When it comes to photography, my style can best be described as ‘point and shoot’, usually with my phone. In contrast, my husband, a keen amateur photographer, takes a lot of time framing his shots and making sure he has the right kit. He loves detail, zooming in on architectural features or the expression on someone’s face. So it was a challenge when he was recently taking photos for our local literary festival and the organisers asked him to focus on the audience and to show the busy venues rather than just the authors on stage. He got some great photos but he needed to think and see differently, use different techniques and, most importantly, use a wide-angle lens.
It occurred to me that when I hear of health care teams who are seeking to improve care by focusing on prevention or addressing the social determinants of health, they are doing the same thing as my husband – stepping back and zooming out to take in a wider perspective.
Let me give you two examples from teams the Health Foundation has recently supported through our Innovating for Improvement programme.
1. Lifestyle support before surgery
Low levels of physical activity, a poor diet or smoking and drinking too much can lead to people having much poorer outcomes from surgery and reduced longer term survival. Often decisions about whether someone is ‘fit for surgery’ are made in secondary care quite close to their surgery date and the opportunity to support people to improve their health can be lost.
South Tees NHS Foundation Trust partnered with the public health team in Middlesbrough and South Tees Clinical Commissioning Group to provide much earlier and tailored lifestyle support to improve fitness and post-operative outcomes for people due to undergo major surgery. The programme starts six-weeks before surgery and includes one-stop access in the community to smoking cessation, alcohol support services, supervised exercise, and nutritional and psychological support.
When the project started none of the participants met the WHO global recommendations on physical activity for health. By the end, 73% were doing 150 minutes of moderate-intensity aerobic physical activity plus strength training each week. They also achieved reductions in smoking and drinking. After surgery people are encouraged to maintain their lifestyle changes by continuing to attend sessions at the community centre or self-managing their rehabilitation at home.
2. Advice on prescription
Another team at Liverpool CCG applied a wide-angle to the data they used to help understand the impact of poverty and debt on people’s physical and mental health.
Building on a successful programme and partnership with the Citizens Advice Bureau offering financial ‘Advice on Prescription’ for people attending GP appointments, they linked three years’ worth of person-level data from the Citizens Advice Bureau social prescribing service with a wider dataset containing primary care, hospital, mental health and social care data.
Using the data to understand where wider determinants of health (such as debt or poverty) are impacting on people’s health allows the team to identify people who have multiple health needs, and creates an opportunity to provide proactive health and wellbeing support.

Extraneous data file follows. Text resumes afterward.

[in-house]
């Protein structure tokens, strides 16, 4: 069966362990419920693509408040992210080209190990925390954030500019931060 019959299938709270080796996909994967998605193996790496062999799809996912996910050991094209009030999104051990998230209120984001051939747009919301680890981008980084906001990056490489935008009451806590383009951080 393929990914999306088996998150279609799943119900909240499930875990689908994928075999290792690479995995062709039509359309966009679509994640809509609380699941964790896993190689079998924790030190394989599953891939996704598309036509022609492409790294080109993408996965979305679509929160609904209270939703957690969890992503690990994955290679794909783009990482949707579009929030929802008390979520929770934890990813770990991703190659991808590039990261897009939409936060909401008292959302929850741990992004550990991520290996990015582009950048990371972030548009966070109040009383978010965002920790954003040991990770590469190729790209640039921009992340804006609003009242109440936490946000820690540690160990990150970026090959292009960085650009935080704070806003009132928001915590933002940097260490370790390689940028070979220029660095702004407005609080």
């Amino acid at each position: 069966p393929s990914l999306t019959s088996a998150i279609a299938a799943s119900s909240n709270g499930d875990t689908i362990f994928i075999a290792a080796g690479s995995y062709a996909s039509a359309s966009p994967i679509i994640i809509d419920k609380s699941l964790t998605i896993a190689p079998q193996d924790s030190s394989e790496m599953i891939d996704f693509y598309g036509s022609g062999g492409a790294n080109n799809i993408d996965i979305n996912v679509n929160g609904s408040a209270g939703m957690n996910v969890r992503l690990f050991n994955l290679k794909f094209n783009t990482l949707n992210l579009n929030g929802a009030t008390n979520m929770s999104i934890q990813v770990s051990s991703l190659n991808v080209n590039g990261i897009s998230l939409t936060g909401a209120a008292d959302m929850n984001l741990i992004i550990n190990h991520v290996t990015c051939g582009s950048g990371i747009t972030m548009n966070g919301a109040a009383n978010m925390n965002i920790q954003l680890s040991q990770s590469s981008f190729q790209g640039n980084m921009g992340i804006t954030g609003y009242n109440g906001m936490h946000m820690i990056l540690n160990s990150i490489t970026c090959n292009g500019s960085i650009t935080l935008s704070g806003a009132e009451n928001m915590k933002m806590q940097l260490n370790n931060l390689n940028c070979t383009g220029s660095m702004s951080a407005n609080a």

The team are now hoping to build on this and use the dataset to evaluate different approaches and responses to support patients and to further test providing advice on prescription in other settings, including respiratory services.
Encouraging preventative work within the NHS
Although often not directly labelled or funded as ‘prevention’, these projects are a positive indication of how preventative work can be done within clinical services. But they are clearly only one part of what is needed for health services to become more preventative and to support improvements in population health.
Action is needed at all levels of the system, which is why the Health Foundation is currently supporting the Faculty of Public Health to explore the role of the NHS in prevention. This work is focusing on broader issues such as system approaches to prevention, national prevention priorities and the skills, capacity and data the NHS needs in order to successfully deliver on the prevention goals set in the recent NHS Long Term Plan.
As part of this work, they recently commissioned ComRes to survey 310 NHS leaders and senior clinicians to understand their views on prevention. It was encouraging to see from the early results that 51% said prevention was a core or large part of their department’s role and only 7% felt it was not part of their department’s role at all.
But we need to ensure that frontline teams are supported to build prevention into pathways of care, and that there is widespread awareness of the benefits of doing this. We also need to encourage use of a wider range of data to shine a light on the impact of issues such as poor housing, unemployment or financial hardship on health.
Or, as my husband might put it, to work out how to best frame a person in a picture, you need to first take time to see how they fit within the wider landscape.
This blog originally featured in our email newsletter, which explores perspectives and expert opinion on a different health or health care topic each month.